If you are in the market for a new office or a warehouse, hiring a tenant rep to assist you throughout the real estate transaction process is a no-brainer. Not only would a broker be able to curate a better list of prospective properties based on your exact requirements, but he or she would also negotiate better lease terms and provide you with a long-term real estate asset management advice.


Here’s the best part. All the services provided by tenant rep brokers are free to the tenant leasing the space. Tenant representatives get paid for their work in the form of commission by the landlord whose property is being leased.


Just because the service is free, however, you shouldn’t just hire the first broker you meet. There are several points to consider when selecting the professional to represent you in a real estate transaction.


No Conflict of Interest

Some brokers represent only landlords. Others represent only tenants. And then there are those who represent both. While this practice, also known as “dual agency,” may seem harmless at first thought, representing both sides in a transaction could create potential conflict of interest. The problem here is that a broker who also represents landlords may be preferential towards their properties when working with tenants looking for space. The best way to avoid being taken advantage of is to hire a broker who works exclusively with tenants, in other words, a tenant representative.


References and Reputation

Just like with hiring any other professional, when selecting a tenant rep you should take a moment to review their references and industry reputation. Tenant reps take great pride in their services and most will be happy to share details and contacts for some of the more notable deals on their resume. Checking their website for testimonials, reviewing their social media accounts, and speaking to other real estate professionals in the area can reveal a lot about their professionalism, expertise, network reach, and industry experience.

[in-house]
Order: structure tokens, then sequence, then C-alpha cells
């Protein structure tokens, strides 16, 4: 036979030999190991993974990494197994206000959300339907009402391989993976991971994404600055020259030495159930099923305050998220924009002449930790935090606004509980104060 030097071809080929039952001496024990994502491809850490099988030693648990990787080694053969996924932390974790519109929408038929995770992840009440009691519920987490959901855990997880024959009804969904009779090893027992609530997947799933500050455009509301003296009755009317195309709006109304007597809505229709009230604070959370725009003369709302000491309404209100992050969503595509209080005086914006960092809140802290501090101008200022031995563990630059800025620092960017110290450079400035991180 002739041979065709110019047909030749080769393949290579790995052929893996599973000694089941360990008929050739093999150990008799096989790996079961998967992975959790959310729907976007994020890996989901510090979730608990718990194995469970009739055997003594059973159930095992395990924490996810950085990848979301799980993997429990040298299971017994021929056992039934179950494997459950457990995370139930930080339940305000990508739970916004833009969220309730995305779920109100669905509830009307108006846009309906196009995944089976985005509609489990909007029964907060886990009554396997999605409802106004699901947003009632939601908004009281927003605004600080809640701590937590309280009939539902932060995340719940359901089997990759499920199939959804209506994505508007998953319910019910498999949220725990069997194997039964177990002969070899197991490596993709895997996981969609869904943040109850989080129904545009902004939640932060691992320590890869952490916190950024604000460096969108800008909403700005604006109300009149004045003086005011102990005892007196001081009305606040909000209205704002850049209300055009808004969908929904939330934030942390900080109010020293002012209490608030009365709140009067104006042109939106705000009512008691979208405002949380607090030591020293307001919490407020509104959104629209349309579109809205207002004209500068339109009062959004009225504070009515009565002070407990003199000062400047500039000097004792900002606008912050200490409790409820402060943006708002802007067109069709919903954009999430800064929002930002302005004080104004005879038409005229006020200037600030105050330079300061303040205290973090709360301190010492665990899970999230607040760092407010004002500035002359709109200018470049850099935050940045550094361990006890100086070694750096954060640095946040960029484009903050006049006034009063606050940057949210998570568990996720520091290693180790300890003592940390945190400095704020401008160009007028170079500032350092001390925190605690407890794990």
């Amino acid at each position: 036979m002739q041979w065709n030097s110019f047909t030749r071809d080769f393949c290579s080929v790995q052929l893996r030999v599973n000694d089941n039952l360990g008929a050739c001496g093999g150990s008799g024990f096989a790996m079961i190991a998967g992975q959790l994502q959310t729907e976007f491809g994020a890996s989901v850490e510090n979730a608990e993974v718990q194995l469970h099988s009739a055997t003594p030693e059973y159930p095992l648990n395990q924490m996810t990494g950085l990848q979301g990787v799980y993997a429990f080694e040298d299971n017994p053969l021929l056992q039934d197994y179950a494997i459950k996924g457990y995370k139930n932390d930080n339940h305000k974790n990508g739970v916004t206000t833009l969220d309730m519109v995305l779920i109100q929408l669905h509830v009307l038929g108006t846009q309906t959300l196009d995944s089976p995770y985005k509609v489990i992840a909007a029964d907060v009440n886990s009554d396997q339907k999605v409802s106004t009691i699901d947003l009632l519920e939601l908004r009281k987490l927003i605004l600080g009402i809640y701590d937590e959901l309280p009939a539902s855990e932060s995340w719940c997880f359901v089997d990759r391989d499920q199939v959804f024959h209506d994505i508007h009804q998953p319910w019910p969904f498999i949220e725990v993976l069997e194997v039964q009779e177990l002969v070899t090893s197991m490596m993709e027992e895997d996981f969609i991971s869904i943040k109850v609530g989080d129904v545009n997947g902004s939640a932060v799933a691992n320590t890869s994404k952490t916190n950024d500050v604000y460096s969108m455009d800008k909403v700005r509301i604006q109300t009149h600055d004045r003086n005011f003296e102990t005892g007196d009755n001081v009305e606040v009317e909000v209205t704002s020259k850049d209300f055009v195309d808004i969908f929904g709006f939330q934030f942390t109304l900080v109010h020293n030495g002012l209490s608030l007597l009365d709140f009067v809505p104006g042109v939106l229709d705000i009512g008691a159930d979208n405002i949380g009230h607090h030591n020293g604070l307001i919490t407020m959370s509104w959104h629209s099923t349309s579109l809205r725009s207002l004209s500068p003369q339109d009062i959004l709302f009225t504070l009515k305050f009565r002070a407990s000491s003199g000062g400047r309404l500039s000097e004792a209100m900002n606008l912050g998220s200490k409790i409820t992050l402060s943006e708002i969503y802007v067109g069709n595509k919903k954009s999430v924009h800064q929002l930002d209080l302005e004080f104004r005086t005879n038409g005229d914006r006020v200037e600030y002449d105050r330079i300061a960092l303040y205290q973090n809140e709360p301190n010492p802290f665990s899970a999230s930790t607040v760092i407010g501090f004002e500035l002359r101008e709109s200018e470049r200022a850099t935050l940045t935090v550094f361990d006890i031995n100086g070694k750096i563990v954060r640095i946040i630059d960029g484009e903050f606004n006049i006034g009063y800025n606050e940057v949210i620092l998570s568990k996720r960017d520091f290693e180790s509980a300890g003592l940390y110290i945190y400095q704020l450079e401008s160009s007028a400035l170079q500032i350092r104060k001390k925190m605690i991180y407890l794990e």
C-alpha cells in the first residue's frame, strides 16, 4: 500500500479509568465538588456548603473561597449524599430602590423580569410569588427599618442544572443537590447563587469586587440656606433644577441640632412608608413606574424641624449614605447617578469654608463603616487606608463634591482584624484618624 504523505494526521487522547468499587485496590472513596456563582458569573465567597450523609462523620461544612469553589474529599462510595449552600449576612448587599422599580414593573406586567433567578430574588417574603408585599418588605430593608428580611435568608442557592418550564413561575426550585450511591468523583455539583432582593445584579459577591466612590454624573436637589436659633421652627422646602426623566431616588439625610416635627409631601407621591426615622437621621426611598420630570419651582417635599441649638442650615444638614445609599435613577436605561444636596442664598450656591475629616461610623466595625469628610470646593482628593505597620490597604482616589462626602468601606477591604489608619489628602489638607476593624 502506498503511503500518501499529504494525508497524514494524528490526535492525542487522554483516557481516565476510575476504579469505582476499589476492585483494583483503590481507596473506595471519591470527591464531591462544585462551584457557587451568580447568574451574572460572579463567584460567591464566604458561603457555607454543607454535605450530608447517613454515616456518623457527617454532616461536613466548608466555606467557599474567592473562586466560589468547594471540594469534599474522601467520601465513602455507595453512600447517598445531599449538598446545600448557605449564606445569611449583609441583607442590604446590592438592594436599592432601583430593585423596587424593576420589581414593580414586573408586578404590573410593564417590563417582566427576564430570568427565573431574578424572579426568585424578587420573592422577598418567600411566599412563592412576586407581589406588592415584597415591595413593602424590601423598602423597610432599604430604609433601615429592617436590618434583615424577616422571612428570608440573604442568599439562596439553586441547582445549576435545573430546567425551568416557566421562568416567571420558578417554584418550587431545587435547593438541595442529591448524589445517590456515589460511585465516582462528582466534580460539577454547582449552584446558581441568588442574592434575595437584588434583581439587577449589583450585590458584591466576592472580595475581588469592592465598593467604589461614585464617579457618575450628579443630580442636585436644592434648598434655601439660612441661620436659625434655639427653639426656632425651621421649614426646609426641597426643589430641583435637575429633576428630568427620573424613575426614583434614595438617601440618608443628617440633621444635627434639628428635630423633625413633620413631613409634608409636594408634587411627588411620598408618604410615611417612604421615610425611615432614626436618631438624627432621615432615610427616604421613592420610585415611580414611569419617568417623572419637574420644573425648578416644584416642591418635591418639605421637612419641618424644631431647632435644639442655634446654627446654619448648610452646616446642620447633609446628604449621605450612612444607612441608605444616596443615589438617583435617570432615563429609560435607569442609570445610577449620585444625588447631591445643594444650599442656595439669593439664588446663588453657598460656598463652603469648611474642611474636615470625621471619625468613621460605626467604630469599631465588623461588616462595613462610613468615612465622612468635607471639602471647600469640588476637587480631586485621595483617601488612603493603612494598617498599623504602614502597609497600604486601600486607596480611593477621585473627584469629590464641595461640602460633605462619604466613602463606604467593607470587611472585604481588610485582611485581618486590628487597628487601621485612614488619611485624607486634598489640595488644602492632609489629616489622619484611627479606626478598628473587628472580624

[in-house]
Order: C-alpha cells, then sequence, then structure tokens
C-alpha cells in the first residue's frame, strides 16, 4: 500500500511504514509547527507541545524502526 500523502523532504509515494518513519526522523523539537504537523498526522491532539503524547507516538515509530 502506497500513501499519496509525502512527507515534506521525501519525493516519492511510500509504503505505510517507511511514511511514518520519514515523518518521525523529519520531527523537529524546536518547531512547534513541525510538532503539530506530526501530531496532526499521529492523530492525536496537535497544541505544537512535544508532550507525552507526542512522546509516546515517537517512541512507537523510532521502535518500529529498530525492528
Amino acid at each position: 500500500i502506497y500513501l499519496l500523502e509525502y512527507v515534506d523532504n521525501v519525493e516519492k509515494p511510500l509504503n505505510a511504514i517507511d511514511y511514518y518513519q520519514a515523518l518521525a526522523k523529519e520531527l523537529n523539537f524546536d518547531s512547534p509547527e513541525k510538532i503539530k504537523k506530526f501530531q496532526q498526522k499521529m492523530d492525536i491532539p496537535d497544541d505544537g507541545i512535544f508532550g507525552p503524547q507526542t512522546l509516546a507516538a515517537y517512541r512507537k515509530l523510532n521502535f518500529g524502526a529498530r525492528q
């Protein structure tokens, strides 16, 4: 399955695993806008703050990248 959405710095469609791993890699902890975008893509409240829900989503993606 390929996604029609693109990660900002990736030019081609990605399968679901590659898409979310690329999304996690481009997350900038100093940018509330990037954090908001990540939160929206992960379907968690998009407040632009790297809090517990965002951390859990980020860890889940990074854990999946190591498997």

Level of Service

A successful real estate lease transaction entails a lot more than simply comparing a few properties and picking the one with the best façade and lease rate. A good tenant rep will be happy to help you with all of the following steps of the leasing process:


  • Help with space requirements assessment and offer advice

  • Conduct market research and analysis

  • Identify and shortlist prospective properties

  • Coordinate and lead property tours

  • Negotiate the lease terms and facilitate the lease execution

  • Assist with the build-out process

  • Provide long-term asset management advice


Experience Working With Similar Clients

A tenant rep who has secured space for clients with requirements similar to yours in the past is more likely to make your transaction a success story as well. For example, if you are a large enterprise with multiple locations around the country, you may want to look for an agent who is known for working with Fortune 500 companies. Or if you are looking for cold storage facilities, you should consider tenant reps with a roster of warehouse and industrial space clients.


Technological Literacy

The real estate industry has been notoriously slow in adopting new technologies, therefore it is very important to select a tenant rep who utilizes reputable websites, listing services, and apps to help you fine-tune your requirements, gather market data, identify potential properties, and prepare reports and documentation. Technology and the data it can help us access are an integral part of the modern real estate leasing process, and you need a tenant rep who subscribes to this concept.


Once you’ve selected the tenant rep you’d like to work with, you should execute a tenant representation agreement. It will protect you from other parties claiming to be representing you, and the cancellation clause will allow you to sever ties with the broker if things don’t go quite as planned.


If you’re currently looking for representation, reach out to an iOptimize Realty® expert today.


Here are a few other articles we know you'll enjoy:

What to Know About Rent Escalation Clauses

What is a Tenant Improvement Allowance?

What is Rent Abatement & What You Should Know


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